OREGON STATE UNIVERSITY

FES News

Home from the Sea

The project is managed through the Institute for Working Forest Landscapes at Oregon State and is a joint effort between researchers at the College of Forestry and the Department of Fisheries and Wildlife in the College of Agricultural Sciences. It aims to answer questions about how forests can be managed for both murrelets and timber. “Murrelets prefer mature, late-successional forests, but they may not be restricted to old growth,” said James Rivers, professor of animal ecology in the college and the lead scientist on the project.

Northwest forests are becoming denser and more vulnerable to fire

Those are among the results of a comprehensive analysis of forest structure and biodiversity based on satellite imagery and on-the-ground field work in the eastern Cascades of Washington, Oregon and Northern California from 1985 to 2010. Matthew Reilly, a former Ph.D. student in the College of Forestry at Oregon State University led the study, which was published in the journal Ecological Applications.

Thousands of scientists issue bleak ‘second notice’ to humanity

“Humanity has failed to make sufficient progress in generally solving these foreseen environmental challenges, and alarmingly, most of them are getting far worse,” they write. This letter, spearheaded by Oregon State University ecologist William Ripple, serves as a “second notice,” the authors say: “Soon it will be too late to shift course away from our failing trajectory.”

'Time is running out'

Lead author William J. Ripple, a distinguished professor of ecology at Oregon State University, said he was astounded by the level of support he and his seven co-authors received for their manuscript.

Troy Hall receives the Benton H. Box Award

Congratulations to FES Department Head Troy Hall! She received the Benton H. Box Award, which recognizes a leader who works to preserve the natural environment and an educator who inspires in students the quest for knowledge and encourages curriculum innovation.

Human activities are reshaping forest animal communities around the world

Human activities are reshaping forest animal communities around the world. Forest-dwelling animals don’t have to live right by a road, pasture or human settlement to be affected by what scientists call forest edges. Indeed, animals up to a kilometer (0.6 miles) from an edge show a measurable impact from their proximity to areas where trees have been removed to make way for other land uses.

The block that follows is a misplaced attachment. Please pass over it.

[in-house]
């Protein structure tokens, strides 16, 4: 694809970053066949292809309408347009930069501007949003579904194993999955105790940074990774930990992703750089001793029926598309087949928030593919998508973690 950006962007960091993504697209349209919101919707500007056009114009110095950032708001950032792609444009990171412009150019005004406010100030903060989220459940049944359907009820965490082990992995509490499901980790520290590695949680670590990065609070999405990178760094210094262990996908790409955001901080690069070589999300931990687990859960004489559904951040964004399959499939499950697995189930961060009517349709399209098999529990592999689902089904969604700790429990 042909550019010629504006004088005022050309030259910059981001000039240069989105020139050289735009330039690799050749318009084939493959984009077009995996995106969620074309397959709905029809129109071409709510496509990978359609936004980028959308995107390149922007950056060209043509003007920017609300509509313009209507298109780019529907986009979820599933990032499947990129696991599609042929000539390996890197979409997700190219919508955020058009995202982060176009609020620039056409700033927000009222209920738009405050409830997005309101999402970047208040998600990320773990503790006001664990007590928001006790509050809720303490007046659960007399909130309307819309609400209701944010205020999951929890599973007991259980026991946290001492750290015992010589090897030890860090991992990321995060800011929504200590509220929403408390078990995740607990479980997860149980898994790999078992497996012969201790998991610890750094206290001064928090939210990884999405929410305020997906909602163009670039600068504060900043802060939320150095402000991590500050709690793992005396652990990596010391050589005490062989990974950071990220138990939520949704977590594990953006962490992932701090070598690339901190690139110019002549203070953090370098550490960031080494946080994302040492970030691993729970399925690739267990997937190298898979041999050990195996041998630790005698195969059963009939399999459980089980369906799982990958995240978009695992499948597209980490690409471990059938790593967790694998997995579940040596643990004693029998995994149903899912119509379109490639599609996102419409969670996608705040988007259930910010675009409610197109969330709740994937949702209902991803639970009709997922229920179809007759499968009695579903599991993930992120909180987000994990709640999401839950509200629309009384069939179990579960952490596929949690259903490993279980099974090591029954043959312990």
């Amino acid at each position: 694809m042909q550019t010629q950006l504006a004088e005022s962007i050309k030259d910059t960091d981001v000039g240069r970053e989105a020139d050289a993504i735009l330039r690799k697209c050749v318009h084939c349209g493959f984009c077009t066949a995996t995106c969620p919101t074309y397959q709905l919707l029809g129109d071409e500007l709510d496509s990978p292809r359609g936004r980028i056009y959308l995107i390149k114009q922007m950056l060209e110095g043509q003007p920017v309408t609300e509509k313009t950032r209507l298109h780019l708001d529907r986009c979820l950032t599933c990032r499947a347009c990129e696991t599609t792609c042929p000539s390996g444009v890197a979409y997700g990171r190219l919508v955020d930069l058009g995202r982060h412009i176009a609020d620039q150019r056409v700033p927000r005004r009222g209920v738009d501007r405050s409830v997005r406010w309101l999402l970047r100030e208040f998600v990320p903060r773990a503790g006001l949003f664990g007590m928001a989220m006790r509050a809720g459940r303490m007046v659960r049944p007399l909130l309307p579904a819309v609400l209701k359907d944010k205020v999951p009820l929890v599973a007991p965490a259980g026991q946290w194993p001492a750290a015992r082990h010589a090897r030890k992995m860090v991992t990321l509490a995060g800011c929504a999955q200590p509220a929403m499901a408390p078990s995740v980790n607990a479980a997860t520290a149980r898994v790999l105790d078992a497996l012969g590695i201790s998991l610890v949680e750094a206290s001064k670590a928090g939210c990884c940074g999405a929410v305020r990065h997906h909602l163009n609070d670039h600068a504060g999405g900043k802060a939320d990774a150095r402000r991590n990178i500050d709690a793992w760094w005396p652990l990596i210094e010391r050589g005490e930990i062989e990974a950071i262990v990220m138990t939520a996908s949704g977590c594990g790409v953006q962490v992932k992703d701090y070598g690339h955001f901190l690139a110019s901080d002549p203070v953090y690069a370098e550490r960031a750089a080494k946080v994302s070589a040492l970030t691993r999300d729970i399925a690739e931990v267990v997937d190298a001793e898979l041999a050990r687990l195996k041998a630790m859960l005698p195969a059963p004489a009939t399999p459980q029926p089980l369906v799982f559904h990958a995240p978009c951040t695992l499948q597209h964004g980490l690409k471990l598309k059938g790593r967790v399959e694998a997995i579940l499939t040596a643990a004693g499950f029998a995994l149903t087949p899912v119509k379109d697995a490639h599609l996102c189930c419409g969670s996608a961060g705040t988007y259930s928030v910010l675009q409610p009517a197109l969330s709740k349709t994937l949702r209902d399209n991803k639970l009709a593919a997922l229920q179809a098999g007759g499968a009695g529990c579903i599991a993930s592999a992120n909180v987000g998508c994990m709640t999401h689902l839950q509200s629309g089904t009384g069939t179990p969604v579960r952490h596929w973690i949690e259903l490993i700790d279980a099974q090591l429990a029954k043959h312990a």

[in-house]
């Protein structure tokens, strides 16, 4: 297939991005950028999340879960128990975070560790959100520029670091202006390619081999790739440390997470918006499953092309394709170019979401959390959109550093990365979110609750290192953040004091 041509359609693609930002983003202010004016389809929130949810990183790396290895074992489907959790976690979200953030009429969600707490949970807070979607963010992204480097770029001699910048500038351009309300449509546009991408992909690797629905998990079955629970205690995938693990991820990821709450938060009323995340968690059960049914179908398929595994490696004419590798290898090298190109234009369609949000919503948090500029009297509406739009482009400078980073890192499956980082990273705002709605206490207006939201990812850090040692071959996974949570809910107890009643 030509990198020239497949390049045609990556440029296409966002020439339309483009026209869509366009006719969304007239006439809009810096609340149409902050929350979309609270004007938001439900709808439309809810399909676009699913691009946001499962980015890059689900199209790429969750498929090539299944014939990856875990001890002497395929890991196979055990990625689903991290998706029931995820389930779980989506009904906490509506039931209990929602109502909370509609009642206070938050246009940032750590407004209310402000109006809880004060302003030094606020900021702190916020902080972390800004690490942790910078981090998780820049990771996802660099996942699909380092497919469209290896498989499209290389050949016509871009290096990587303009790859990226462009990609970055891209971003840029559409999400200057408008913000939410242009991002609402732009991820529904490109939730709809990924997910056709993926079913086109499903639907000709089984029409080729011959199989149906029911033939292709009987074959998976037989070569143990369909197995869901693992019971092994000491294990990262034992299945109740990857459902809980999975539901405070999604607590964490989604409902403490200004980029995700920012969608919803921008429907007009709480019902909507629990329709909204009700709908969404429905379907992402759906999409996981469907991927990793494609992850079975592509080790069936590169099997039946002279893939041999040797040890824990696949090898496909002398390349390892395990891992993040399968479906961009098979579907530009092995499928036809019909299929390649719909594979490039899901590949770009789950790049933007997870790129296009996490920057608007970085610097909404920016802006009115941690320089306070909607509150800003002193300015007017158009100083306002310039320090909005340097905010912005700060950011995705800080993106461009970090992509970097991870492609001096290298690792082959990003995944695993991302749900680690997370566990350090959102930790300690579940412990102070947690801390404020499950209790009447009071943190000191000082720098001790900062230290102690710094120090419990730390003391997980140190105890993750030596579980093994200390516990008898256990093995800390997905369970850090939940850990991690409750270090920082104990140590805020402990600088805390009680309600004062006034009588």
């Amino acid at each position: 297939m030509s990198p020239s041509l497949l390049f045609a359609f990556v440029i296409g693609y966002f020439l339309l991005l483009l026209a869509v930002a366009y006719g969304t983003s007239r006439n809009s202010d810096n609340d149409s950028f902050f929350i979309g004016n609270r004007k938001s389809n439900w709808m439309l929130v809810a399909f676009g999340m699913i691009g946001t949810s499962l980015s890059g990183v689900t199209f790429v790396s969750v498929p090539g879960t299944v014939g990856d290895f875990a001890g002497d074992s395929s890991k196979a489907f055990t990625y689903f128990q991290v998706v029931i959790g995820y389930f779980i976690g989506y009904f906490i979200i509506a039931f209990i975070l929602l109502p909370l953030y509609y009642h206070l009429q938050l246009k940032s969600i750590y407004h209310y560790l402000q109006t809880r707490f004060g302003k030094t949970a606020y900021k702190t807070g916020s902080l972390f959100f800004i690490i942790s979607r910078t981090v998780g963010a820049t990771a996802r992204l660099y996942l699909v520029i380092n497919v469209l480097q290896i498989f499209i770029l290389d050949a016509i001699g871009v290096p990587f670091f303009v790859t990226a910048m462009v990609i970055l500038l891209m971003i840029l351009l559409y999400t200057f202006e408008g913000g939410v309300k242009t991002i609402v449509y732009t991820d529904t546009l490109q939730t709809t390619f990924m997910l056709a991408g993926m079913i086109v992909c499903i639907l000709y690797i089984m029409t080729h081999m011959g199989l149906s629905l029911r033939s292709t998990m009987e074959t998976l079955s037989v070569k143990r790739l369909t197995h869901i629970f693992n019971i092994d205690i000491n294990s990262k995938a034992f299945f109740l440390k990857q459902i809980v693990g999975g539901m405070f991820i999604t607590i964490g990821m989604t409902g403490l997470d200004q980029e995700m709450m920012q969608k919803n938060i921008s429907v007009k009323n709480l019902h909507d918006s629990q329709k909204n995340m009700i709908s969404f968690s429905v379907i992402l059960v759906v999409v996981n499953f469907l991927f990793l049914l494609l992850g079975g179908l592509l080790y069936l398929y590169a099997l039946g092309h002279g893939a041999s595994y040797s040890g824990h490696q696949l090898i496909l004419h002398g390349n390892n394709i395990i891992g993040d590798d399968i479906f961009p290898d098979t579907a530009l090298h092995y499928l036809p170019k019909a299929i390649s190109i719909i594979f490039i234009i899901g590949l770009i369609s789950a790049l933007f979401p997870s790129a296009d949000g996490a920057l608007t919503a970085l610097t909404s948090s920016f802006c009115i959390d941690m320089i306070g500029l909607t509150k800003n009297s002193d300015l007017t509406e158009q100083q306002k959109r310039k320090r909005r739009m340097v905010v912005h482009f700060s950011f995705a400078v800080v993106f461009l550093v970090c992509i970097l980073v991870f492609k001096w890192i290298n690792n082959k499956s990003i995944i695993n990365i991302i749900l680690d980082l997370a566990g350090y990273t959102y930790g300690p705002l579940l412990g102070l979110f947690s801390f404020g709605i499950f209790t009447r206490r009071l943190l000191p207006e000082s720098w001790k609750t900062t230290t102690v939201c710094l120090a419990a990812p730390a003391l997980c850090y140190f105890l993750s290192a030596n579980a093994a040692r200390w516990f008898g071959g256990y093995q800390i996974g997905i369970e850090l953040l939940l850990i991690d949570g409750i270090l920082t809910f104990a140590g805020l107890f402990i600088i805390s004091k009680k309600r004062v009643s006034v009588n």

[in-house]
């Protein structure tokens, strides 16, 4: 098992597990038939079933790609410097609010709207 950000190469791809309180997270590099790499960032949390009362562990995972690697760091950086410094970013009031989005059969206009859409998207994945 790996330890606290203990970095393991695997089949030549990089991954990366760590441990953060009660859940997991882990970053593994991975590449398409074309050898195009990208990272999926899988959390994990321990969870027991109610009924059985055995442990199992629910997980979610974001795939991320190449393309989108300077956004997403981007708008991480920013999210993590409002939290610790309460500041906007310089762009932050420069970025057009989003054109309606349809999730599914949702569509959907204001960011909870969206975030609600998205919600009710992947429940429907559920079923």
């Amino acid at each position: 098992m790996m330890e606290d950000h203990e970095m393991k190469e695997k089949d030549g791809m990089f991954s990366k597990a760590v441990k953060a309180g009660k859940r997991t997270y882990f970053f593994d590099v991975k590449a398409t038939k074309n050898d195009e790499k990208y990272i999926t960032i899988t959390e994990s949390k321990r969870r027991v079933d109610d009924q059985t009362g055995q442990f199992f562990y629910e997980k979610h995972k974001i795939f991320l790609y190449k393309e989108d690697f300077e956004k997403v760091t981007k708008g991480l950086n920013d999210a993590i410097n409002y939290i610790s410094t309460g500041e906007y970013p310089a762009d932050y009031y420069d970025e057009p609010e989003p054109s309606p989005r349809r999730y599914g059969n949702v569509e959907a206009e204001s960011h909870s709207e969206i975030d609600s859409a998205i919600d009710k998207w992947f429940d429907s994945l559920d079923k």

Working with — Not Against — The Federal Government

A researcher insight by FES faculty Emily Jane Davis. She says "stories of direct action and contention make headlines, but numerous less visible efforts that seek collaboration around federal lands management are also underway."

In the Game of Extinction, It’s Good to Be Average

The research, published recently in the journal PNAS, is the latest, biggest news from the world of extinction science. The scientists, including William Ripple of the College of Forestry at Oregon State University, found that in any given group of animals—from bony fishes and birds to mammals and reptiles—species at the size extremes tend to be in the most trouble.

OSU forestry alum Henry Gholz dies in climbing accident

“Henry was a proven leader who was dedicated to our profession and was an outstanding member of the community,” said Troy Hall, department head of Forest Ecosystems & Society in the College of Forestry.

Learn about Central Oregon’s top-five evergreen trees

To better acquaint readers with some of Central Oregon’s diverse evergreens, The Bulletin spoke with David Shaw, a forest health specialist and an associate professor in Oregon State University’s Department of Forestry.